New Technology May Help Insomniacs Sleep

I don’t often write about technology developed to improve sleep. I’m frankly skeptical that most products could help me any more than the daily exercise I do and the habits I changed after going through CBT for insomnia.

But a few items have caught my attention recently because they sound like they have genuine potential to help—two I’ve blogged about before and one brand new. See if you agree.

Trouble sleeping alleviated with new devices and an appI don’t often write about technology developed to improve sleep. I’m frankly skeptical that most products (e.g., sleep trackers) could help me any more than the daily exercise I do and the habits I changed after going through CBT for insomnia.

But a few items have caught my attention recently because they sound like they have genuine potential to help—two I’ve blogged about before and one brand new. See if you agree.

High-Tech Earplugs

QuietOn Sleep earplugs were designed specifically to block out noises such as snoring and the droning of plane engines.

Earplugs—these or any others—may not interest you if you’re a homebody and/or you share a bed with a quiet sleeper. But if your sleep is often disturbed by a snoring partner or unpleasant, droning noises, these earplugs could be a real boon.

How They Work

QuietOn earplugs contain a microphone that continually samples sound in the environment. They then create a phase-shifted sound that’s played through a speaker, cancelling the exterior noise out. The earplugs are battery powered and come with a carrying case that functions as a charger.

You might not imagine all this technology could fit inside a gadget so small. Apparently, it does. Twenty-one of these earplugs can fit on a single credit card. Encased in soft material, they fit inside the ear canal, neither big enough to hurt you nor small enough to pop out.

The one downside is the price. While limited numbers are available via an Indiegogo campaign at $149 a pair (2 pairs for $199), the full price after product launch will be $239.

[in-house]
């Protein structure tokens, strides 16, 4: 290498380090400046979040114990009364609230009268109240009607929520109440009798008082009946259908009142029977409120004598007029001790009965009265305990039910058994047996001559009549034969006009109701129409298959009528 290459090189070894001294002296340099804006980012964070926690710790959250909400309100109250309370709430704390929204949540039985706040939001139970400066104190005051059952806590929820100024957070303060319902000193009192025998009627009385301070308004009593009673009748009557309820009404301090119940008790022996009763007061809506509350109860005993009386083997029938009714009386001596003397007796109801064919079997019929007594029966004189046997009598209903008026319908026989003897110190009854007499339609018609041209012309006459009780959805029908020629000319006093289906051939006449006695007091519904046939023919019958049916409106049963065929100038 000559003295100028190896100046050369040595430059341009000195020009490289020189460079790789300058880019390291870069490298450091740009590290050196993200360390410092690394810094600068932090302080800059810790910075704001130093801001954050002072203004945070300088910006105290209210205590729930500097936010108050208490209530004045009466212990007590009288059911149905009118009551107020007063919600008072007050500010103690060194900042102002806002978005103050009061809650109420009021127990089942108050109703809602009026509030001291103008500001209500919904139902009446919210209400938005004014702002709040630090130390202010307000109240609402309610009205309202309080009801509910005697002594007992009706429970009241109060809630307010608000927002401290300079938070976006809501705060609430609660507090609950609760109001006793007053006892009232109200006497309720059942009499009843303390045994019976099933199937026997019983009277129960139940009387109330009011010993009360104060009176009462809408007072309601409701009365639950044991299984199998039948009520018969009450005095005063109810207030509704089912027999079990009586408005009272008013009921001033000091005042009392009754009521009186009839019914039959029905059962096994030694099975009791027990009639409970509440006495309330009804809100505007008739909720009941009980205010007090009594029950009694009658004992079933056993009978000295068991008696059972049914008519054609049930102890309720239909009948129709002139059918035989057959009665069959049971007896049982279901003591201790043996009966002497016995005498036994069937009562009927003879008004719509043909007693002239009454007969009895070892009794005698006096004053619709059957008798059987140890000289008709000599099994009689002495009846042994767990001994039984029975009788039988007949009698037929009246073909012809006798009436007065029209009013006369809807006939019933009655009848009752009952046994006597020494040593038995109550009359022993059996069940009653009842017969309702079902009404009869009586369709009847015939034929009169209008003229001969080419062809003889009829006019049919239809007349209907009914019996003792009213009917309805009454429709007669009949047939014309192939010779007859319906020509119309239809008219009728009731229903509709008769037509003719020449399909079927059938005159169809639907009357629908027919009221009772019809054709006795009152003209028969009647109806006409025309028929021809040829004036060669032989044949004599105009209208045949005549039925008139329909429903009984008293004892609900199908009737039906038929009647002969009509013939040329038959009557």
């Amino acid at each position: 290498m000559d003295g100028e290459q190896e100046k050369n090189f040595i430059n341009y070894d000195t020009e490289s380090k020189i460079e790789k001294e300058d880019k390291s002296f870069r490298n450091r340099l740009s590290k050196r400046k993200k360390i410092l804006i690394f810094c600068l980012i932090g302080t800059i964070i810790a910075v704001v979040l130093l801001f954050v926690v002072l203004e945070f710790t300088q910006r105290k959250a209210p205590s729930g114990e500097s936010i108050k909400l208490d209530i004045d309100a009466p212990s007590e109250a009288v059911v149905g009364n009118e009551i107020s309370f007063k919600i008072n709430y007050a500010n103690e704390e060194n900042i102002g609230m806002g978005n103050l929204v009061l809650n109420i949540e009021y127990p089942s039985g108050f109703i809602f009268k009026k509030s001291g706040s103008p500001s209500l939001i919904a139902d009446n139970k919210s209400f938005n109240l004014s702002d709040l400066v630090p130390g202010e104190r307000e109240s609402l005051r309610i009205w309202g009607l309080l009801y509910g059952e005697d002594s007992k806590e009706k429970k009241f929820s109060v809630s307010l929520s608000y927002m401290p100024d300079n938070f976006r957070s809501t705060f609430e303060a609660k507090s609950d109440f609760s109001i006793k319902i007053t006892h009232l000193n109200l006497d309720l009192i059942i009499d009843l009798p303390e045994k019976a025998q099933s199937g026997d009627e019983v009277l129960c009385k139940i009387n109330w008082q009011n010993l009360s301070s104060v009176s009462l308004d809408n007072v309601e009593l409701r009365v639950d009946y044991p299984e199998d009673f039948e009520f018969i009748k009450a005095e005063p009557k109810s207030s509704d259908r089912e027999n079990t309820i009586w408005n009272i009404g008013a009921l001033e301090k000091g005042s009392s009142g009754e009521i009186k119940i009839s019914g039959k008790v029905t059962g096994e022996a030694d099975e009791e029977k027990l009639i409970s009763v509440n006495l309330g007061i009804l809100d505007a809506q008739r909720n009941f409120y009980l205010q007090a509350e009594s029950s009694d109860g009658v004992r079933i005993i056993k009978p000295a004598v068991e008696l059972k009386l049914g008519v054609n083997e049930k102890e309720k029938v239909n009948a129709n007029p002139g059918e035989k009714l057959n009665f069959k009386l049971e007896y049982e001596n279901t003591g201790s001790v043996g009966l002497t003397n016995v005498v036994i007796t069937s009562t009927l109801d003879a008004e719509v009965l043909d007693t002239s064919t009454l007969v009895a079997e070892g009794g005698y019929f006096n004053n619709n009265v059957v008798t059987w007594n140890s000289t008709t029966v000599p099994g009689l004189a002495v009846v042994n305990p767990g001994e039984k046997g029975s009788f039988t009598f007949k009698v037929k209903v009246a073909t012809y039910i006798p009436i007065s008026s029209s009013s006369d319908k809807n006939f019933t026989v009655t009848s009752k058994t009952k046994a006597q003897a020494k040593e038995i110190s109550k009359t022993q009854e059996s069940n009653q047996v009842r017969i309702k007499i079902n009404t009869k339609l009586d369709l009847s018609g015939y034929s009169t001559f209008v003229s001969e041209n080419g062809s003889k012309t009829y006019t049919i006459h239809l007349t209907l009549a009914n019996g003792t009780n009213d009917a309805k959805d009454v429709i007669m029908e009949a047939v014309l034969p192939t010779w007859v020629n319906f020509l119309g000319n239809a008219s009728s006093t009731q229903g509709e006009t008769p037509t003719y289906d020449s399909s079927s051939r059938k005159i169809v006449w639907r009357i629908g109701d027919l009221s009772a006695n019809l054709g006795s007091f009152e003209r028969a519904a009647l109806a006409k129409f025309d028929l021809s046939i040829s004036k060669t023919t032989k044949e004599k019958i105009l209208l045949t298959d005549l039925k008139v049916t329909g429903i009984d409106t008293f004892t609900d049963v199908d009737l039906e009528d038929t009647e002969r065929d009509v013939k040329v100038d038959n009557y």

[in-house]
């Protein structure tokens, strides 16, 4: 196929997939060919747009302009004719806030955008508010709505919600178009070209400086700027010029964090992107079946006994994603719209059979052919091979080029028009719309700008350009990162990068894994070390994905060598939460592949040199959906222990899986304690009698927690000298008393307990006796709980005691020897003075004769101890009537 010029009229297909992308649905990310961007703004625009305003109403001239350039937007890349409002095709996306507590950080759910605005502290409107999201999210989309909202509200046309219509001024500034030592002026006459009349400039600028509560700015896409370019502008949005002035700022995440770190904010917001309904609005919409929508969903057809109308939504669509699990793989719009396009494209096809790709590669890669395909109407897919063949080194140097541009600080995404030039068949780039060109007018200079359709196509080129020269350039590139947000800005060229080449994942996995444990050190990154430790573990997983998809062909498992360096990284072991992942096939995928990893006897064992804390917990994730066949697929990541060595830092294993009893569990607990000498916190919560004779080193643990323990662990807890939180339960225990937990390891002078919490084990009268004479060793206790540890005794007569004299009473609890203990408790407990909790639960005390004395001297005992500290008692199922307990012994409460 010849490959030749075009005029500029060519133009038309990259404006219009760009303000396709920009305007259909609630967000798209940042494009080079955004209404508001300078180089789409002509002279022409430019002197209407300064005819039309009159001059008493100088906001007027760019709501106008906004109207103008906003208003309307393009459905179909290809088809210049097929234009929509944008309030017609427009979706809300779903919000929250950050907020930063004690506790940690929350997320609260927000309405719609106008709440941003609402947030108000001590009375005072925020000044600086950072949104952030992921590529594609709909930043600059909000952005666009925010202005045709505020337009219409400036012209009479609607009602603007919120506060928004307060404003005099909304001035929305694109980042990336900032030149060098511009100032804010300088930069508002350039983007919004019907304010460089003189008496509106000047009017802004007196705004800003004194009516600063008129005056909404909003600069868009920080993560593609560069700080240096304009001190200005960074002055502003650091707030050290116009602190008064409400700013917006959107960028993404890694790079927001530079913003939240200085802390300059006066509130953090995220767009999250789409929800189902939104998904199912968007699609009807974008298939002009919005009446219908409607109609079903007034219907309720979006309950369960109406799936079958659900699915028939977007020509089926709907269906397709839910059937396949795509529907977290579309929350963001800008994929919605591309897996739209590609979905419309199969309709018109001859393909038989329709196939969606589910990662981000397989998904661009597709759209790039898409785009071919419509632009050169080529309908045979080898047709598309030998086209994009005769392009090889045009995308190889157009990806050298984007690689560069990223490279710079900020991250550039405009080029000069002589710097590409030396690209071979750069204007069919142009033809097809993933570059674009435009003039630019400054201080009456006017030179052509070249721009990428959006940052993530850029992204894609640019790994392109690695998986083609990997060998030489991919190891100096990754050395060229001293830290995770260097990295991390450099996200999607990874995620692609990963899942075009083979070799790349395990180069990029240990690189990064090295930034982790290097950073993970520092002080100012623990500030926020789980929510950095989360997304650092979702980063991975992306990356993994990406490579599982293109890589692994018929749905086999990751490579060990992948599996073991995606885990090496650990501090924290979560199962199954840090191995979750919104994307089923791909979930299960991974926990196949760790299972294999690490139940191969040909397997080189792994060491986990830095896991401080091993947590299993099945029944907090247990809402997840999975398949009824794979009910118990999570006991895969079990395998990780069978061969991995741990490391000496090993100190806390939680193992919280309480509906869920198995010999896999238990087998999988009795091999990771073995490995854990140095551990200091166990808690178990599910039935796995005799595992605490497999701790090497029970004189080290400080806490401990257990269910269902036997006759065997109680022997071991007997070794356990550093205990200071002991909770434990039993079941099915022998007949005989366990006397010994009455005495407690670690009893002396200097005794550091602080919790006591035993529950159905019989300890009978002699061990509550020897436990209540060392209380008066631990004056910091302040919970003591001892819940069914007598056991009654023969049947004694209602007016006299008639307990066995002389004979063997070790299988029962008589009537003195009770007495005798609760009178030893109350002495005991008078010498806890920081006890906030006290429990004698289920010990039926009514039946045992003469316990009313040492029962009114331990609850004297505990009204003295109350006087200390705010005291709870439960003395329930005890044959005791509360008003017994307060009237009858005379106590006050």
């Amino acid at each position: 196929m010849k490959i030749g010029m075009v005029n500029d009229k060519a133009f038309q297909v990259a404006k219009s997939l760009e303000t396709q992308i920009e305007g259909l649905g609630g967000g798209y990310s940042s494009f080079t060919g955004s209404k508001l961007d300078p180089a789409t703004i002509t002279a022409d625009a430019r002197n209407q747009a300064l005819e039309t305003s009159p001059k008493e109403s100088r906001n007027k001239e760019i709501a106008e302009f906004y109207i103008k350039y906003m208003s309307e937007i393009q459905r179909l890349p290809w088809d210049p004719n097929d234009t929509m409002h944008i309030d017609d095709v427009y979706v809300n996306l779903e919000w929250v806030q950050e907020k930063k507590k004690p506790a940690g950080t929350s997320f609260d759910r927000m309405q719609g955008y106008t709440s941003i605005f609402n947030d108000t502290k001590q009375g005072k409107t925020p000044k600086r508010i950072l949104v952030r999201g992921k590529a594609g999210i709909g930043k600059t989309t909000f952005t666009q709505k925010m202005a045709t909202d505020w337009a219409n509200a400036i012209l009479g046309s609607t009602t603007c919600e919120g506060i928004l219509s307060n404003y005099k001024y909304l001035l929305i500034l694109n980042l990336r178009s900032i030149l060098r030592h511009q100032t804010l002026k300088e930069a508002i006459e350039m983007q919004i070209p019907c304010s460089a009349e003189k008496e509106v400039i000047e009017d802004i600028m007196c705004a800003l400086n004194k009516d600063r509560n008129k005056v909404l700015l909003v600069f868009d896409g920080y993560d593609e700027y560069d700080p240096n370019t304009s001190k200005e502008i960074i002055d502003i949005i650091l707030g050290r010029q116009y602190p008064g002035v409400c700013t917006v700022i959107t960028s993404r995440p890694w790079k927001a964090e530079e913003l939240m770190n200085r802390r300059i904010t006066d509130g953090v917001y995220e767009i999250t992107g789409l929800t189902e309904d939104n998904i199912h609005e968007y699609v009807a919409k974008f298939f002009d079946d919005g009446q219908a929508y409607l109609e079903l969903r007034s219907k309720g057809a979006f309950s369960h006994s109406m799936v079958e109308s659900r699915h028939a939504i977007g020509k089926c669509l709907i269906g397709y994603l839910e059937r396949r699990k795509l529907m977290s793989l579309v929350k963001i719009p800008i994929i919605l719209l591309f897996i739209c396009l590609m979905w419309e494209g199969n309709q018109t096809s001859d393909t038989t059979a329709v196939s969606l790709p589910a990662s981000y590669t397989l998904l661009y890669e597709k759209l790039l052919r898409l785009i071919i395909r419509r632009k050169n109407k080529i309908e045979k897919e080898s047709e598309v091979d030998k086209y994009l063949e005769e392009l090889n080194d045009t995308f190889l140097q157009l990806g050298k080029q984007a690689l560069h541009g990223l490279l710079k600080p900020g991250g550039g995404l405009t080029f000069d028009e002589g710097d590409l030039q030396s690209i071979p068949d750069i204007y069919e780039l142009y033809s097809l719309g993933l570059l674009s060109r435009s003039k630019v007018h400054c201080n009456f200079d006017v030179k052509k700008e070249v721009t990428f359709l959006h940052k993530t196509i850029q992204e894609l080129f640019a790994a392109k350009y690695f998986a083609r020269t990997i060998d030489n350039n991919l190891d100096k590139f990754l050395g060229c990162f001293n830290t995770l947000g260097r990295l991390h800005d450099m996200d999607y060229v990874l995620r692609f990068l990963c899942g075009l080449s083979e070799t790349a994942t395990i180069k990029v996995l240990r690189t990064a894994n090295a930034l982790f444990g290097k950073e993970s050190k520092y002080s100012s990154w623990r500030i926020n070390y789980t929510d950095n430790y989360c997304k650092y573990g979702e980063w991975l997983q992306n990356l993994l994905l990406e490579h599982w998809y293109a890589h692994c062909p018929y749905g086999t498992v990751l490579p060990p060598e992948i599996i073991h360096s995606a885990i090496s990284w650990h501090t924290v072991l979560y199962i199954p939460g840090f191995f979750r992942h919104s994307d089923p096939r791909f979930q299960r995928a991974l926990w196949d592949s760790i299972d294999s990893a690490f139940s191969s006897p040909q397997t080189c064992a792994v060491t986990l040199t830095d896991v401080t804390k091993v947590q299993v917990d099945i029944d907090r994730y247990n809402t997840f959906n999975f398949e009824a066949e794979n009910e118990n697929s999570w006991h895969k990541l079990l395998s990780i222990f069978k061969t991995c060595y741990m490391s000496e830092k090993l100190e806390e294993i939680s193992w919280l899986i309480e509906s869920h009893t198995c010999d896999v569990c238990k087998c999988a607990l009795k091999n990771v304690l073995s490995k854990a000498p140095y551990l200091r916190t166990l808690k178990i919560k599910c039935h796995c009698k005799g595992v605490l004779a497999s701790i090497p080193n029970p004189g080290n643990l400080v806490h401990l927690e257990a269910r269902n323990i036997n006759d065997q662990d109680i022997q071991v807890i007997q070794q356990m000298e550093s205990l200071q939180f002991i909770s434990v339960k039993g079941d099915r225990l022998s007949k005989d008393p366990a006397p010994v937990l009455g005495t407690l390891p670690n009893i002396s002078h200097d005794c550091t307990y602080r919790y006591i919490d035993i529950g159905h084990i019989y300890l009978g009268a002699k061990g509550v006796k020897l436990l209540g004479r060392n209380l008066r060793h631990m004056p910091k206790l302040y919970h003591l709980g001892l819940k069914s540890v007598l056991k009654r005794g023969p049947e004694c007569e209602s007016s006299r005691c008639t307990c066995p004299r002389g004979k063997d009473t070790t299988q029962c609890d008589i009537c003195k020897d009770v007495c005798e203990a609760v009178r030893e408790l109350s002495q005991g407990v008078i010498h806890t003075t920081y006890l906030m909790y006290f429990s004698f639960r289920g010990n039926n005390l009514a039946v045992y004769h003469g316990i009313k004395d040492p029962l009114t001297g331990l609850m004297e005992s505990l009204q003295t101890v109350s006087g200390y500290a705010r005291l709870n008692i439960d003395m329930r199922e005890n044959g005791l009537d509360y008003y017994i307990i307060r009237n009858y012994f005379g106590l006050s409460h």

A Brain-Calming Headband

At last Ebb Therapeutics has come out with its novel insomnia therapy device, a headband that cools—and so calms—busy brains at night. Here’s why it might improve your sleep.

The brains of normal sleepers are quiet during sleep but insomniac brains are not. In neuroimaging studies, scientists have found evidence of excessive metabolic activity occurring in our brains at night. Some of it occurs in the frontal cortex, located behind the forehead. By cooling the forehead, Ebb Insomnia Therapy reduces activity in the front part of the brain and in turn makes it easier to fall asleep.

How It Works

The headband has a special pad that rests against the forehead. This pad is continuously supplied with cooling fluid via a tube connecting the headband to a temperature regulator that sits on your bedside table.

The circulating fluid eventually evaporates and, after about three months, the temperature regulator alerts you to the fact that the fluid cartridge needs to be replaced. The replacement kit contains a forehead pad and a fluid cartridge.

How and Where to Get One

You need a prescription to get one; they’re not sold over the counter. However, Ebb Therapeutics, planning to market the devices widely, says they’re now available at sleep centers in these cities:

  • Atlanta, GA
  • Clayton, NC
  • Fargo, ND
  • Newark, DE
  • Pittsburgh, PA
  • Raleigh, NC
  • Rehobeth Beach, DE
  • St. Louis, MO
  • St. Petersburg, FL
  • Wilmington, DE
  • Wilson, NC

For a review of how this device may improve sleep and the tests that went into its development, see my earlier post on Ebb Insomnia Therapy. Contact the company directly to find out how much the device (and replacement kit) costs.

A Sleep Training Smartphone App

You might not think sleep could improve with training. Michael Schwartz thinks otherwise, based on years of work as a sleep technologist and sleep educator. He’s developed an inexpensive smartphone app called Sleep On Cue that can help people fall asleep and fall back to sleep more quickly.